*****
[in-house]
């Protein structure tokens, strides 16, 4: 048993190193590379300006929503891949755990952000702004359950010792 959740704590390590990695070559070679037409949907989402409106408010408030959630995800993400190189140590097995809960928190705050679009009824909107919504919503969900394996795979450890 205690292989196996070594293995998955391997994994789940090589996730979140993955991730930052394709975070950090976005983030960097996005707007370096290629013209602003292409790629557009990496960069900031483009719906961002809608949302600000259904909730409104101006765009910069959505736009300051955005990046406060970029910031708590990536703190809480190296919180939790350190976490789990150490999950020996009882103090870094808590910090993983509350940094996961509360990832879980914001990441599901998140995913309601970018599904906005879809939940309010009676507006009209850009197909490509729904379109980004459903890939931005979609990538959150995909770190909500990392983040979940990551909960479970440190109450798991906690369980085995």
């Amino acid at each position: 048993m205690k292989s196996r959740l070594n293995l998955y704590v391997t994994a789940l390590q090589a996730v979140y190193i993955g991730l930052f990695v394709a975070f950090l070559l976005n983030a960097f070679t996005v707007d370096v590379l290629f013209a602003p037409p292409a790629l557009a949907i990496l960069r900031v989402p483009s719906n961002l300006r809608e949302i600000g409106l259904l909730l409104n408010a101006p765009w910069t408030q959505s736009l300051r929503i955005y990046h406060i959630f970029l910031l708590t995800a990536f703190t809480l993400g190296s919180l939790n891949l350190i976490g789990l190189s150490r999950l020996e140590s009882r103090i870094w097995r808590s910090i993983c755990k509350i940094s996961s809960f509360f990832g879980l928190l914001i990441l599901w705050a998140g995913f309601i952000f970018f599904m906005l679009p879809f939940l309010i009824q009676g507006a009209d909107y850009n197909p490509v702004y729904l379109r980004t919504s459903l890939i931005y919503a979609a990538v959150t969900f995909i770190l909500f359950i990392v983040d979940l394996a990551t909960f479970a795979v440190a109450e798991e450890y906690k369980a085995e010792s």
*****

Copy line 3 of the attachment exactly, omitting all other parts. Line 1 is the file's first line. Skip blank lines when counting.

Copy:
């Amino acid at each position: 048993m205690k292989s196996r959740l070594n293995l998955y704590v391997t994994a789940l390590q090589a996730v979140y190193i993955g991730l930052f990695v394709a975070f950090l070559l976005n983030a960097f070679t996005v707007d370096v590379l290629f013209a602003p037409p292409a790629l557009a949907i990496l960069r900031v989402p483009s719906n961002l300006r809608e949302i600000g409106l259904l909730l409104n408010a101006p765009w910069t408030q959505s736009l300051r929503i955005y990046h406060i959630f970029l910031l708590t995800a990536f703190t809480l993400g190296s919180l939790n891949l350190i976490g789990l190189s150490r999950l020996e140590s009882r103090i870094w097995r808590s910090i993983c755990k509350i940094s996961s809960f509360f990832g879980l928190l914001i990441l599901w705050a998140g995913f309601i952000f970018f599904m906005l679009p879809f939940l309010i009824q009676g507006a009209d909107y850009n197909p490509v702004y729904l379109r980004t919504s459903l890939i931005y919503a979609a990538v959150t969900f995909i770190l909500f359950i990392v983040d979940l394996a990551t909960f479970a795979v440190a109450e798991e450890y906690k369980a085995e010792s």